These 2 Blockchain Stocks -- Each Up More Than 400% Last Year -- Are Trouble

There's little doubt the primary technology behind bitcoin, ethereum, and a host of other cryptocurrencies -- blockchain -- has the potential to change the world. By creating decentralized ecosystems that can do everything from eliminating the need for third-party validation from banks and governments, to enforcing smart contracts, our world could look starkly different in 20 years thanks to blockchain.

I don't expect Riot Blockchain (NASDAQ: RIOT) or Siebert Financial (NASDAQ: SIEB) to be the primary vehicles enabling that future. But that hasn't stopped each company's stock from going parabolic over the past three months.

Here's how investors in each stock scored incredible gains in 2017, and why you shouldn't follow investors in to this mania-driven craze.

What's in a name?

Before 2016, the primary aim of Riot Blockchain -- then known as BiOptix -- was to develop a tool for "the diagnosis and treatment of acute appendicitis in children, adolescents, and young adults." In 2015, the company had sales of $101,000. In 2016, that dipped all the way to $9,000.

But on Oct. 4, management announced that it had both changed its name to Riot Blockchain and invested $3 million for a minority stake in Coinsquare Ltd. -- "a Leading Canadian Digital Currency Exchange," according to the company. At the time, Michael Beeghley was Riot's CEO, having just assumed the reins in April 2017.

A lot has changed since:

  • Less than one month after the announcement, Beeghley resigned and was replaced by John O'Rourke.
  • According to fellow Fool Jordan Wathen, the company also paid $12 million to acquire an 18-day old company with crypto mining assets.
  • A Riot subsidiary announced a letter of intent to merge with a Canadian mining -- as in literal mining, not the digital type -- company with interests in British Columbia.
  • Investments were made in Verady -- "a decentralized network of financial reporting and accounting tools targeted to the needs of the cryptocurrency community."
  • A secondary offering raised $37 million.
  • O'Rourke made large sales of his holdings in Riot.

That's a lot to swallow.

The stock has been a ping-pong ball, moving by more than 10% on 21 trading days since Oct. 4.

You're partnering with...

It might be hard to believe, but one of the biggest winners of crypto-mania is (NASDAQ: OSTK). Though the company has failed to deliver on the promise of its business model introduced almost two decades ago, the promise of investments in crypto has captivated investors.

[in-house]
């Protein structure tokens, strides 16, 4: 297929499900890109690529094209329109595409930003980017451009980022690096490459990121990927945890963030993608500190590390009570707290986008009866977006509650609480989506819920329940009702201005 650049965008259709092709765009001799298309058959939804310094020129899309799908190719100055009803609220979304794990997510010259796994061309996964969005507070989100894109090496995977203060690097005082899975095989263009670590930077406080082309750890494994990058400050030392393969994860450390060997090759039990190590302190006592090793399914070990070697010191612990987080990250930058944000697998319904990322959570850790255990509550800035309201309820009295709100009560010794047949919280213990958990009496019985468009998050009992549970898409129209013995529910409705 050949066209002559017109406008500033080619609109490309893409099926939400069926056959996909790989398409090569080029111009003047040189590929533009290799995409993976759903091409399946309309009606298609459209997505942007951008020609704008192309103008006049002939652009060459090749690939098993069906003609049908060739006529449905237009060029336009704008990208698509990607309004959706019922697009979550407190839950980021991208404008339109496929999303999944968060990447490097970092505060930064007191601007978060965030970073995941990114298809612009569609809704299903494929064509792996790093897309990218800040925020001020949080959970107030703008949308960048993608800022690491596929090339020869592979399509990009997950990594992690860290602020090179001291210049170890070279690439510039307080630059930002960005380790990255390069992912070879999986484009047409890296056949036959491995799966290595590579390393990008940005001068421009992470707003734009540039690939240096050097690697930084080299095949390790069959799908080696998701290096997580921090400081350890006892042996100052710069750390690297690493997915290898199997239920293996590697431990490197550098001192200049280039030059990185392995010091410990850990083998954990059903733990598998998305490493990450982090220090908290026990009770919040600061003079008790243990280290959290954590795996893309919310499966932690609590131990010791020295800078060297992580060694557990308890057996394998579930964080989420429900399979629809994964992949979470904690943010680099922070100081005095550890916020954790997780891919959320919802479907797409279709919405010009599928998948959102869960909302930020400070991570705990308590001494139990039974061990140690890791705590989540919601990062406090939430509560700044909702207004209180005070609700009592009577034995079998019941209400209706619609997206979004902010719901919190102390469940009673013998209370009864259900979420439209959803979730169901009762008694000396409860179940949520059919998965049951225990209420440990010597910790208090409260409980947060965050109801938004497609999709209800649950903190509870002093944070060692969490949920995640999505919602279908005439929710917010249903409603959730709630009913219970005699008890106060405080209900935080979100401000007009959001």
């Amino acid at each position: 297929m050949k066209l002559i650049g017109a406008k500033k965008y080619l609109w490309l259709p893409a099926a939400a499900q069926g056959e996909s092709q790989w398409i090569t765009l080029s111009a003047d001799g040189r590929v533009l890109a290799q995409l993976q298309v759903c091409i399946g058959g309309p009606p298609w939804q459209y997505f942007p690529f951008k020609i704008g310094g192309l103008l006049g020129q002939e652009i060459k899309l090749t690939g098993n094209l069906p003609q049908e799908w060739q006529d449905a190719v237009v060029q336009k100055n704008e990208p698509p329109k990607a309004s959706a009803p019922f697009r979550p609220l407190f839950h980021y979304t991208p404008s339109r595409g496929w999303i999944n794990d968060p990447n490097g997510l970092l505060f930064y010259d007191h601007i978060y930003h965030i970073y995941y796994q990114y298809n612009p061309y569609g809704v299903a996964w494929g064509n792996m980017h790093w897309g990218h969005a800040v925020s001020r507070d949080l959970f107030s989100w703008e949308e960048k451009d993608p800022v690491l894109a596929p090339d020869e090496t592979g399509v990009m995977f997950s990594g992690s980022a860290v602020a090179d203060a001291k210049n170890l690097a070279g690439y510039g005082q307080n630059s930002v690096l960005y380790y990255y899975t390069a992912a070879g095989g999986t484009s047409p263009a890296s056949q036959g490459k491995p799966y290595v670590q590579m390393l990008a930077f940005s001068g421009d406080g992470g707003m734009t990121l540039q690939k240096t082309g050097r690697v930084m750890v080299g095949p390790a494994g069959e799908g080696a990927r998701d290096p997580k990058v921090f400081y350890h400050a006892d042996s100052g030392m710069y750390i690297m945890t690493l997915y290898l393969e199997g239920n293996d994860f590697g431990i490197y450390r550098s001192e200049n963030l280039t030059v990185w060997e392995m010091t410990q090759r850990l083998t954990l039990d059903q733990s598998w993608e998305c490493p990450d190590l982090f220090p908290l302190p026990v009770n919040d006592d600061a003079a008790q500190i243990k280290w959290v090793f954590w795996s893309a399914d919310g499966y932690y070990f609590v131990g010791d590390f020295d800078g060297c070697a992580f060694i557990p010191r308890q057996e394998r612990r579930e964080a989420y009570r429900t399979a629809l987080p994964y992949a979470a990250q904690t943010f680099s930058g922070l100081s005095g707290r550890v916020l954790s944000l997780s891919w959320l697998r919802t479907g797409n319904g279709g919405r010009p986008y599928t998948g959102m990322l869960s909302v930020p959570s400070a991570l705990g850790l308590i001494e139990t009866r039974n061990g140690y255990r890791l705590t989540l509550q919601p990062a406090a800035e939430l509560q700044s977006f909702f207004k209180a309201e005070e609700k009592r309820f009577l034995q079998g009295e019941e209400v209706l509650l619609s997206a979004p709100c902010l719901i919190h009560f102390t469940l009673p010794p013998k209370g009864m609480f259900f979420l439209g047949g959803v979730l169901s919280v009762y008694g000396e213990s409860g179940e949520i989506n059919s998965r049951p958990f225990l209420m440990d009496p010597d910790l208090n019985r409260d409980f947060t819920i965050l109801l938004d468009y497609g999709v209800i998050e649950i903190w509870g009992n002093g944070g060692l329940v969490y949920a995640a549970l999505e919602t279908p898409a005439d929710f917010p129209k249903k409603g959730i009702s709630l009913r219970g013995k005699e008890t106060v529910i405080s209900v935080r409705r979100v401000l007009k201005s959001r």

In mid-December 2017, Siebert Financial jumped on Overstock's bandwagon by signing a letter of intent to offer brokerage services through Overstock's portal. While the new service does offer pretty low trading fees -- between $1.99 and $2.99 per trade -- there was more to it than that. As fellow Fool Matthew Frankel pointed out, there's potential to "[use] the Overstock brand and Siebert's platform to... offer cryptocurrency trading at a lower price than competitors."

With all of the hype surrounding cryptocurrencies, it shouldn't be much of a surprise to see investors flocking to any company promising to make trading such currencies easier and cheaper.

Only invest what you're prepared to lose

I'll be the first to admit there's a chance that those buying shares now -- and planning to hold for the next decade -- could lock in enormous gains. But I think it's wise to only invest what you're prepared to lose entirely when it comes to Siebert and Riot.

On the surface, Riot is the more troubling of the two. The company is on its third CEO of the past twelve months, and for all of its operating history, functioned as a bio-technology stock. During the last reported quarter, the company brought in just $24,175. And yet, it is valued at over $280 million. The company will need to execute perfectly on any of its plans to justify such a price.

At least with Siebert, there are two known entities -- Siebert and Overstock -- operating in a fashion where they have at least some experience. At the same time, however, the price of trading securities has been falling for years, and I wouldn't be surprised to see any moat provided by these low prices dry up over time.

As for the crypto-trading platform, Siebert will have to compete with first-movers in the industry like Coinbase. And there's no telling how potential regulatory moves could change the landscape.

There is, at the very least, some downside protection with Siebert: the company's ho-hum brokerage platform produced $3 million in revenue last year and is well-established. At the same time, a valuation of over $335 million means that investors are expecting a lot out of this new partnership. Any signs that it might not fulfill those expectations and the stock could go reeling.

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Brian Stoffel has no position in any of the stocks mentioned. The Motley Fool has no position in any of the stocks mentioned. The Motley Fool has a disclosure policy.